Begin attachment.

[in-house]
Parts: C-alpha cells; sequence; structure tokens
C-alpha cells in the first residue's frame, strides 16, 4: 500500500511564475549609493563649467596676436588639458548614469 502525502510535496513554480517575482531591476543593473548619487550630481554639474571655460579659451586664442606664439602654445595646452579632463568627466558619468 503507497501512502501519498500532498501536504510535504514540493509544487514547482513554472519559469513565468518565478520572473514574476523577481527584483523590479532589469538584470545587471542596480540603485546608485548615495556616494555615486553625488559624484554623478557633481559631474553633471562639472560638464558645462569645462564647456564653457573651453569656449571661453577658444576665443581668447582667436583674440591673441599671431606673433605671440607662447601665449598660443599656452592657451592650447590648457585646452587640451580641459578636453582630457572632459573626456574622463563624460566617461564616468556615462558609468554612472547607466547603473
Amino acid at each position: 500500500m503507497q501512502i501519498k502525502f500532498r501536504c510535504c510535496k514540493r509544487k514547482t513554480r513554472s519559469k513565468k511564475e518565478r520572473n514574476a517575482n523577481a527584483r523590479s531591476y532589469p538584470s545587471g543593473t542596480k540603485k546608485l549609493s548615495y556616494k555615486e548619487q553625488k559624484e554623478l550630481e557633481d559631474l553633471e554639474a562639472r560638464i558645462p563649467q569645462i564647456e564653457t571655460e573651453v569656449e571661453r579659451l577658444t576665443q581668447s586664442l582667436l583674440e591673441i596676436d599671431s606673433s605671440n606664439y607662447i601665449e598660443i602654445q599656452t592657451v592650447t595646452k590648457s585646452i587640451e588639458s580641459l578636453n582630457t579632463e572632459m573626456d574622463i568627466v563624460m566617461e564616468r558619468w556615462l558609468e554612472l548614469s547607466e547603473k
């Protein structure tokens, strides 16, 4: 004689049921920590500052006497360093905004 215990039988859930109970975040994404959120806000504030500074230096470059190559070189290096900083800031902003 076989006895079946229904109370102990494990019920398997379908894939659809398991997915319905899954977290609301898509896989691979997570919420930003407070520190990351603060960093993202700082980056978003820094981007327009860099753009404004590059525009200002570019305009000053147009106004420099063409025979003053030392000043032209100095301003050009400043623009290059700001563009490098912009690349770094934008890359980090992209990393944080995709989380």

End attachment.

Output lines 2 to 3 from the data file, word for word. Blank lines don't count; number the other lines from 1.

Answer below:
Parts: C-alpha cells; sequence; structure tokens
C-alpha cells in the first residue's frame, strides 16, 4: 500500500511564475549609493563649467596676436588639458548614469 502525502510535496513554480517575482531591476543593473548619487550630481554639474571655460579659451586664442606664439602654445595646452579632463568627466558619468 503507497501512502501519498500532498501536504510535504514540493509544487514547482513554472519559469513565468518565478520572473514574476523577481527584483523590479532589469538584470545587471542596480540603485546608485548615495556616494555615486553625488559624484554623478557633481559631474553633471562639472560638464558645462569645462564647456564653457573651453569656449571661453577658444576665443581668447582667436583674440591673441599671431606673433605671440607662447601665449598660443599656452592657451592650447590648457585646452587640451580641459578636453582630457572632459573626456574622463563624460566617461564616468556615462558609468554612472547607466547603473